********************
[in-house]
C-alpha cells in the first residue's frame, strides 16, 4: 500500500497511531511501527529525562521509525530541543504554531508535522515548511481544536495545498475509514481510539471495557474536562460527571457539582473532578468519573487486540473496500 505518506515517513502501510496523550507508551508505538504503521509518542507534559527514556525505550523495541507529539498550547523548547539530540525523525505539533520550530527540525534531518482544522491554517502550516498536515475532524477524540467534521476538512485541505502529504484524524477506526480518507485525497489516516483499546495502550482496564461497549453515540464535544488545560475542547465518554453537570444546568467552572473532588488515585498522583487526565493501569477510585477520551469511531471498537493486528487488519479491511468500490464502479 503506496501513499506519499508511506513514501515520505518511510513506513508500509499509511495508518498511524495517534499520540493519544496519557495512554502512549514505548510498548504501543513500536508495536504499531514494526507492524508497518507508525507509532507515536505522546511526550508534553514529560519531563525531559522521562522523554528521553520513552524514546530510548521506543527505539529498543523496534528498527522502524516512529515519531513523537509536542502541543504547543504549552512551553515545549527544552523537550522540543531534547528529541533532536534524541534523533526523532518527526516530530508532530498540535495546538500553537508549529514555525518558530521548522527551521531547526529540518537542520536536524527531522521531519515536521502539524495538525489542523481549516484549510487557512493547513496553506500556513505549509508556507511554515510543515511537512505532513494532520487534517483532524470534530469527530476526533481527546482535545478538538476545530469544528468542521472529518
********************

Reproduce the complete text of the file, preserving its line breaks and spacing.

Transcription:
[in-house]
C-alpha cells in the first residue's frame, strides 16, 4: 500500500497511531511501527529525562521509525530541543504554531508535522515548511481544536495545498475509514481510539471495557474536562460527571457539582473532578468519573487486540473496500 505518506515517513502501510496523550507508551508505538504503521509518542507534559527514556525505550523495541507529539498550547523548547539530540525523525505539533520550530527540525534531518482544522491554517502550516498536515475532524477524540467534521476538512485541505502529504484524524477506526480518507485525497489516516483499546495502550482496564461497549453515540464535544488545560475542547465518554453537570444546568467552572473532588488515585498522583487526565493501569477510585477520551469511531471498537493486528487488519479491511468500490464502479 503506496501513499506519499508511506513514501515520505518511510513506513508500509499509511495508518498511524495517534499520540493519544496519557495512554502512549514505548510498548504501543513500536508495536504499531514494526507492524508497518507508525507509532507515536505522546511526550508534553514529560519531563525531559522521562522523554528521553520513552524514546530510548521506543527505539529498543523496534528498527522502524516512529515519531513523537509536542502541543504547543504549552512551553515545549527544552523537550522540543531534547528529541533532536534524541534523533526523532518527526516530530508532530498540535495546538500553537508549529514555525518558530521548522527551521531547526529540518537542520536536524527531522521531519515536521502539524495538525489542523481549516484549510487557512493547513496553506500556513505549509508556507511554515510543515511537512505532513494532520487534517483532524470534530469527530476526533481527546482535545478538538476545530469544528468542521472529518